Every school-child is familiar with that striking shape taken by North Wales on the map of Britain, so like to a human being pointing with outstretched arm down St. George’s Channel towards the Atlantic. In that shape Anglesey is the head, and Carnarvonshire is the pointed arm. On the lower side of the arm, towards the hollow of the armpit, there lie a village and two small towns. Naming from west to east they are Llanystumdwy, Criccieth, and Portmadoc.
In these three places and in the country around them the childhood and youth of David Lloyd George was entirely spent. It was there that he was trained and educated, and there that his mind first formed vivid impressions of the universe—there, on the sea-limits of Wales between the mountains and the ocean.
It is a fertile country, watered by streams from the mountains and showers from the Irish Channel, a country of deep grasses and rich woods right up to the foot of the mountains and down to the verge of the sea. From every raised point you obtain wide-stretching views. Facing you along the south-eastern horizon are the hills of Merionethshire, often shrouded in sea-mist, but on good days clear to the utmost detail of field and hedgerow. Still farther away, in the very best weather, can sometimes be seen even the outline of St. David’s Head and of the Pembrokeshire hills. Nearer home, the great stretch of Cardigan Bay sweeps round to the east in many a bend and fold of the coast. From above Criccieth you can see the famous castle of Harlech and the golden glitter of the sands at Barmouth, though you cannot hear the “moaning of the bar.” Taking it all in all, there are few finer prospects along the immense and varied sea-board of these islands.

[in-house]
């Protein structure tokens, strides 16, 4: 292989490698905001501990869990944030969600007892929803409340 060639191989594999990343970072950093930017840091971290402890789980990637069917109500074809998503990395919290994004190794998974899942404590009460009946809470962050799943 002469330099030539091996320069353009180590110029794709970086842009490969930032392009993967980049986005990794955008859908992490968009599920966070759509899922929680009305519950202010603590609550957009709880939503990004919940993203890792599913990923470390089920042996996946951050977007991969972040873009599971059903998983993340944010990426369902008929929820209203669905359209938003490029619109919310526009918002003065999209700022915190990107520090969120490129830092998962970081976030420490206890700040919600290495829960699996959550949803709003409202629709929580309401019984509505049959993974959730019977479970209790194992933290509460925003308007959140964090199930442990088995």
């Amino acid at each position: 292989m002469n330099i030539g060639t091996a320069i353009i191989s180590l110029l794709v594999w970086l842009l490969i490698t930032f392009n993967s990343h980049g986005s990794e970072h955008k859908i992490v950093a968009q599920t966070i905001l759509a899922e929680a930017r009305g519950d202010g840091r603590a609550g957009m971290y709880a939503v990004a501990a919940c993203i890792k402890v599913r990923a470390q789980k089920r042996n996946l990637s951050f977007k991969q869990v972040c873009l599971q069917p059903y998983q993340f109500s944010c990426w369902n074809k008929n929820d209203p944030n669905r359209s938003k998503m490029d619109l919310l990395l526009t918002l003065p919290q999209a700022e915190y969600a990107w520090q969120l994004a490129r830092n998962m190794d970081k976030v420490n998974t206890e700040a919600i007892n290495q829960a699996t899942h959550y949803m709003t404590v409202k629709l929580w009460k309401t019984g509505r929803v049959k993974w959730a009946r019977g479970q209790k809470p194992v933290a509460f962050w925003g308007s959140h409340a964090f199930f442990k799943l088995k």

Turn from the sea and look northwards; and you will gain glorious glimpses of the great piled mountains of the Snowdon group, sometimes hidden in cloud, sometimes clear to every wrinkle of their rugged outlines. These are “Eyri”—the “Eagle Rocks”—black in storm, blue and green in the sunshine, purple and crimson in the sunset. There is no mere prettiness in these mighty views, no soft luxury of Italian backgrounds, and yet no barren terrors of arctic solitudes. On all sides there is majesty and power—the power of the height and the storm, the majesty of the winds and the deeps.
Of these three places in which Mr. Lloyd George spent his childhood and youth, Portmadoc is the business town, Criccieth is the pleasure resort, and Llanystumdwy is the village. Portmadoc, with its straight-set streets of little grey houses, speaks of money and affairs; Criccieth is a little watering-place of lodging-houses and villas prettily placed in the innermost bend of Cardigan Bay; Llanystumdwy is just a little Welsh village drawn back from the sea and cosily hidden away in the woods, astride a little mountain river which hurries down to the sea with many a rippling murmur and many a gleam of white foam on its brown waters.